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Consequences of a Fall  by Dreamflower 15 Review(s)
TariReviewed Chapter: Epilogue 2 on 10/24/2007
This was an abosulutely wonderful tale. I shall have to read more of your writings. (This comes from one who loves the Elves the most.)


LarnerReviewed Chapter: Epilogue 2 on 8/23/2006
So, the visitor is Pippin. Well, this was well deserved, and she has no idea just what she was saved from or what he survived.

Dear Pippin, and the poor lasses, with such a mother. She is an idiot, though, and deserved to be eaten by a troll if anyone did. Heh!

Queen GaladrielReviewed Chapter: Epilogue 2 on 8/16/2006
Finally I get to finish this!

I love the way Begonia stood up for Pearl, and I'm so glad that poor lady gets to go and live with her relatives who will love her as she deserves. But of all the nerve! What a gift for poor Pearl-a necklace that belonged to Lalia! Like a pretty little trinket will make up for all that mess!

Merry did right to apologize to Amethyst. All three of those girls really do deserve pity. It wasn't their fault they had Hyacinth for a mother, and I'm glad they had the chance for a fresh start in the end. I really would love to see a glimpse of them post-New Reckoning, especially Opal.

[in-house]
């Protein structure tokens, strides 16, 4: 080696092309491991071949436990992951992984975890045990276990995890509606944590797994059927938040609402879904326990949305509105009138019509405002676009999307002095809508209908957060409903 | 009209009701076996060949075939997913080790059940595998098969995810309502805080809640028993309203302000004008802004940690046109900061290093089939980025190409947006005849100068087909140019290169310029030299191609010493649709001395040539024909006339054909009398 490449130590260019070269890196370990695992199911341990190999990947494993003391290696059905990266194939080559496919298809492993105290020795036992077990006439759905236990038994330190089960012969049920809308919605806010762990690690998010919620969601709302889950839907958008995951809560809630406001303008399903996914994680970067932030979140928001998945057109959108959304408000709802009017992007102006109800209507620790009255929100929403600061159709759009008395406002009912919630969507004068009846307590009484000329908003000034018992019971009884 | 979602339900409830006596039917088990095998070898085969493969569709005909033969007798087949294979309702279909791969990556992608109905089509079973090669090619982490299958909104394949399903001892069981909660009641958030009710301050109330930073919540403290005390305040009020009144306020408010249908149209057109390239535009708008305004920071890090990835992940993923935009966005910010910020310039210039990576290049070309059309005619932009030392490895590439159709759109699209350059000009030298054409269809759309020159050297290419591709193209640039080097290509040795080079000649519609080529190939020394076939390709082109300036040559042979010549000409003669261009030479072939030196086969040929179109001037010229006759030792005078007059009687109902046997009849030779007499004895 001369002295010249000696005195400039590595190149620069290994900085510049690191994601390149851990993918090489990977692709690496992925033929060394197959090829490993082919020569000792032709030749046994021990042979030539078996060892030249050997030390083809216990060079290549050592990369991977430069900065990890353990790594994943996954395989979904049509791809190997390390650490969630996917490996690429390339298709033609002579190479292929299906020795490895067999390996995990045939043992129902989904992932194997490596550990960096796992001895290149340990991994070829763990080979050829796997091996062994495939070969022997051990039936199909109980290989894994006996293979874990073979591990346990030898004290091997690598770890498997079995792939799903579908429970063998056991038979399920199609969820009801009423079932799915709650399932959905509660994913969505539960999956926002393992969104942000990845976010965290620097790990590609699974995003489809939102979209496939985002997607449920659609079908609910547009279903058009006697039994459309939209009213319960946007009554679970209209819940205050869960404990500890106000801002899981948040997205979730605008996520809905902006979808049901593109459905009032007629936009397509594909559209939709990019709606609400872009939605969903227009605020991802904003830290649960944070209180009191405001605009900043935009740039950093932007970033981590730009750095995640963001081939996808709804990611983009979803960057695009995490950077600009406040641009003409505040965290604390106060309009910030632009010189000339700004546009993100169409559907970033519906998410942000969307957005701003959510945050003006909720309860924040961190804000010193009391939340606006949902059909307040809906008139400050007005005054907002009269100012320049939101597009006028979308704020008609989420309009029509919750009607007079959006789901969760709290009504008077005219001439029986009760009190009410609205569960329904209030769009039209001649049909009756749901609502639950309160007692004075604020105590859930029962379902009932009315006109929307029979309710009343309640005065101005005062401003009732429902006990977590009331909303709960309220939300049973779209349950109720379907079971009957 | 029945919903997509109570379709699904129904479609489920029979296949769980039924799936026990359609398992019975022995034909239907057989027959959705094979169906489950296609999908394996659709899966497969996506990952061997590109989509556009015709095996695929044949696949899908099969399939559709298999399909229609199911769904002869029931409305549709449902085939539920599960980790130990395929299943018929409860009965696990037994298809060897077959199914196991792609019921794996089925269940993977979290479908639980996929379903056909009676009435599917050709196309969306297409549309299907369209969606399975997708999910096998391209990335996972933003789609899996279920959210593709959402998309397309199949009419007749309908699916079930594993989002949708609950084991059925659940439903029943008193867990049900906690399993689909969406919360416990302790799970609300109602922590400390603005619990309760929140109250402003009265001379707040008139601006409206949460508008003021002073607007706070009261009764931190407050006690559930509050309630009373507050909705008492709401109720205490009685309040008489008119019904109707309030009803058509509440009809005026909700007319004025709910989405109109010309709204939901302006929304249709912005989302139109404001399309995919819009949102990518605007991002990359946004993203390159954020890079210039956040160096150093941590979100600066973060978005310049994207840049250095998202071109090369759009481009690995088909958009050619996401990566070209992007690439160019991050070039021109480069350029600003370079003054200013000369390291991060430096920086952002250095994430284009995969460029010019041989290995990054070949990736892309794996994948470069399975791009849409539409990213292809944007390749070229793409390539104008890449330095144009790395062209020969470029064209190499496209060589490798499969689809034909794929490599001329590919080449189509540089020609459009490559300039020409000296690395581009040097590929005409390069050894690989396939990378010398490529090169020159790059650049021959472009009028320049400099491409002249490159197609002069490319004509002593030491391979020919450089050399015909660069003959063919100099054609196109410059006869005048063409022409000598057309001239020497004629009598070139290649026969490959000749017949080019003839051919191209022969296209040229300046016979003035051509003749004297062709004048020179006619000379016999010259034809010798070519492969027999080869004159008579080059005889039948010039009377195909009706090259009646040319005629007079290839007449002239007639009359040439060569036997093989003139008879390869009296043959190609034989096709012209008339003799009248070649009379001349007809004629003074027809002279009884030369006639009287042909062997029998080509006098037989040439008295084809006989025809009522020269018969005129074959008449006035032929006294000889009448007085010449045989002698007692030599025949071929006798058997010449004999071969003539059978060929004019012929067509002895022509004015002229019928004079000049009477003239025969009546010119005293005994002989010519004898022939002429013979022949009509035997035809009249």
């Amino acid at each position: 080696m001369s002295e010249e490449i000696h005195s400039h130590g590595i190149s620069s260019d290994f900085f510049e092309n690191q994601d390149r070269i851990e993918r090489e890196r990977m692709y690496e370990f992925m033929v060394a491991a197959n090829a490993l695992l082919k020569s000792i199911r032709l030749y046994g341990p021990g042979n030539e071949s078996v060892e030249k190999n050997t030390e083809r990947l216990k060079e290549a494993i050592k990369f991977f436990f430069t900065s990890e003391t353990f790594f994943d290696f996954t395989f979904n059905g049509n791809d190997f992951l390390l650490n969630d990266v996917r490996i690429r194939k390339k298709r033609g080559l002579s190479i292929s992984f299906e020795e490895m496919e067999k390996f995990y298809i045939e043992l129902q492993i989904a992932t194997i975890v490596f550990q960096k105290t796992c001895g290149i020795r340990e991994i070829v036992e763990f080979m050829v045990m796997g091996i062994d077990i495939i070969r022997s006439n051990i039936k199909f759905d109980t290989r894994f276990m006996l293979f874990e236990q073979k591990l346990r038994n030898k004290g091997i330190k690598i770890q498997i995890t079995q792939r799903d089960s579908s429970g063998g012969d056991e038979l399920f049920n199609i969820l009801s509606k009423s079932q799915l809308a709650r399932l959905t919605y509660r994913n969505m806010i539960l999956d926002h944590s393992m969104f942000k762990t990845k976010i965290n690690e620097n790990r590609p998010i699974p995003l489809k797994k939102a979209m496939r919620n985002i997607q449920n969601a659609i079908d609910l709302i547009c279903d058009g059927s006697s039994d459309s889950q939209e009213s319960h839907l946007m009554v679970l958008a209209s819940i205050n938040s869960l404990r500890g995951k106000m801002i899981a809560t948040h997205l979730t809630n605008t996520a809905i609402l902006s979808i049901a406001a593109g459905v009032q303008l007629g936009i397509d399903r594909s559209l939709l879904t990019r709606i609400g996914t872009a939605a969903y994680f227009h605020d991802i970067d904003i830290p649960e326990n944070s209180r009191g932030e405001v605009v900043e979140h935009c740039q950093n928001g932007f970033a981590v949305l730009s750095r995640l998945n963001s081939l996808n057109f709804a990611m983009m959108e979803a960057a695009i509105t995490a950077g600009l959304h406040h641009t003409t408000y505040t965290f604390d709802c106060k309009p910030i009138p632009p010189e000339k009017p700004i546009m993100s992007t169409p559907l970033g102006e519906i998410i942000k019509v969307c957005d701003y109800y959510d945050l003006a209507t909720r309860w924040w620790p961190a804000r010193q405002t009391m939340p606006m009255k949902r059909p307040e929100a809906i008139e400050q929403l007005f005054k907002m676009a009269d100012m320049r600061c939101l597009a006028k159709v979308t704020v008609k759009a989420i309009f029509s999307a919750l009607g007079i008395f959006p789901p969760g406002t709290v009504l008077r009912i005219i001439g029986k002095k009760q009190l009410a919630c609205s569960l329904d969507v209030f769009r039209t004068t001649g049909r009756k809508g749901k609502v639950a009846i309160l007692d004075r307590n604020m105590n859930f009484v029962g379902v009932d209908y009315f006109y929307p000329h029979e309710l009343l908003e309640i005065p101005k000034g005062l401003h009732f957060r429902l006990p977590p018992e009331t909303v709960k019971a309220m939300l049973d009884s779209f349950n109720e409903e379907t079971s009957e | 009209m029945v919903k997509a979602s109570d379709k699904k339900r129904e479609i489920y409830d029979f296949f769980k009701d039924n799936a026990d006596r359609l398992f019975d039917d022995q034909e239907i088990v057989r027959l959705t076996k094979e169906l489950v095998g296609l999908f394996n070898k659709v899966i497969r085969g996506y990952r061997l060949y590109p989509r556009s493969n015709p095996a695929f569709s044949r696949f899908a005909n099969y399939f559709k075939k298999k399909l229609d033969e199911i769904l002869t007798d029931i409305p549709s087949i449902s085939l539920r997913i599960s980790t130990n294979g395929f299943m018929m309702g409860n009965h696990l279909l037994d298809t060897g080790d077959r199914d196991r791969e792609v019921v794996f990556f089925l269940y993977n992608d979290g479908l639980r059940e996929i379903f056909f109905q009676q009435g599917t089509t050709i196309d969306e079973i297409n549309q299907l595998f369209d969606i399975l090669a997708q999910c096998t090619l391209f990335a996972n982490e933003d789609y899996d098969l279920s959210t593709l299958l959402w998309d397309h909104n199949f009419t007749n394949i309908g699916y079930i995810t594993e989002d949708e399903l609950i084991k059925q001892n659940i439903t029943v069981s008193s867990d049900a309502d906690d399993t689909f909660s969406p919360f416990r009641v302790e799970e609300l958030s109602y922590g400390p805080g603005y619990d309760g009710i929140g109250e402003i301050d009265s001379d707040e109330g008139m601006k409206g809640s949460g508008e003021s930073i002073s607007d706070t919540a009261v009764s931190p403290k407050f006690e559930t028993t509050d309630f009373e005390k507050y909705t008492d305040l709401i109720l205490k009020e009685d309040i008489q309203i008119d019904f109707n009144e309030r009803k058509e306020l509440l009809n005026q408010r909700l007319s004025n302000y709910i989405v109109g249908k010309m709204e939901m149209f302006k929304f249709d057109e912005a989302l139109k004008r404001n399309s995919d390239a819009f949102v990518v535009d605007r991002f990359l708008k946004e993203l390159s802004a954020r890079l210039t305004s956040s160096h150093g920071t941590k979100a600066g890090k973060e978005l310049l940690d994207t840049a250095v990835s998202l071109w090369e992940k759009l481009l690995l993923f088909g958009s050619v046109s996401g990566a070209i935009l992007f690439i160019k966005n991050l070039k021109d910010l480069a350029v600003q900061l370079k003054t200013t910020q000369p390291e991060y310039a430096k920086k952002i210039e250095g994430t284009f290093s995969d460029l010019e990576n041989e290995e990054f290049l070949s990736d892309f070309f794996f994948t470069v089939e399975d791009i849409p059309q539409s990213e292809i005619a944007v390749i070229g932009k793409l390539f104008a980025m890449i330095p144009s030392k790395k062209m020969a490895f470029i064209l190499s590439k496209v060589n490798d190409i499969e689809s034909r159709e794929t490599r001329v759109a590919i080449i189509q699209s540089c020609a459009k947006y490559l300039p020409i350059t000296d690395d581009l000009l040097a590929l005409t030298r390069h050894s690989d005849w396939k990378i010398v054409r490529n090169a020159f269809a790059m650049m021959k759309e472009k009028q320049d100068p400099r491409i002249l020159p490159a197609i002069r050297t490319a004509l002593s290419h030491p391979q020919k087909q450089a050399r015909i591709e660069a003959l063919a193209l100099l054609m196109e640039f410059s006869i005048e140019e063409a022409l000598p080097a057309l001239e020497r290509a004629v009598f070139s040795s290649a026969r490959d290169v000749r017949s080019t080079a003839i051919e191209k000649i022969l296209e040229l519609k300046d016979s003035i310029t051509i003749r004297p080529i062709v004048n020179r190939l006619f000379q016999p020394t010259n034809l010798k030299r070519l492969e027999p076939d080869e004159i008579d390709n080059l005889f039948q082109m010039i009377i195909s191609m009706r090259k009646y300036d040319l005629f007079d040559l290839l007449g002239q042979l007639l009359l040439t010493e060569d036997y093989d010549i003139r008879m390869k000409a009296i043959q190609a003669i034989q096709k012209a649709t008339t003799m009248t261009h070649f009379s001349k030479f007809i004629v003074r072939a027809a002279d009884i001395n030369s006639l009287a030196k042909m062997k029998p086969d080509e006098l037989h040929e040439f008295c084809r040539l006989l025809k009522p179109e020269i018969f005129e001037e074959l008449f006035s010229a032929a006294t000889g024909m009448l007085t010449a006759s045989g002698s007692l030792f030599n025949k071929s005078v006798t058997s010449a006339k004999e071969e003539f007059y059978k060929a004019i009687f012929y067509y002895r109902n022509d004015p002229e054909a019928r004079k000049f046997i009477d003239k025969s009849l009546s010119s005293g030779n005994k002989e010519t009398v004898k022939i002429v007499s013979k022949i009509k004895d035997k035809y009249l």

Dear Frodo, ever the loving and supportive elder cousin. To read stories like this makes the dreadful time in Mordor seem all the sadder to me, though it's hard to say just why.

I know I keep saying this, but again, little Pippin is just adorable! :)

So Thain Peregrin himself was the visitor. That conversation needed to be had, but I find I pity Hyacinth after all. What she almost did is appalling! but what a wretched feeling to realise one has wasted one's life, and to believe that there is nothing that can be done about it. Can she be redeemed yet? I'm afraid there doesn't seem to be much hope, but if she could just let go her bitterness and hate....*sigh*

Congratulations on finishing this, and on crafting a tale that has provoked laughter, tears, and much thought. I've enjoyed this very much and can't wait for the next gem!
God bless,

Author Reply: Yes, Begonia will get to have a well-deserved retirement among loving family.

Ferumbras is not so much "nerve-y" as he is clueless. He knows that Pearl was done an injustice, and she's a young lass, and lasses like jewelry, and so that should make it all right? Right? Yeah. He honestly does not understand.

I show quite a bit of Opal's recovery in "It Takes a Took", my Pippin/Diamond romance. Since Diamond's an apprentice healer, and Opal wants to be, they strike up a good friendship. It helps that Diamond never *knew* Opal and her sisters while they *were* still brats, so she doesn't have any of that to "get over". So, anyway, if you want to know a bit more about Opal, that's one place I've already written her.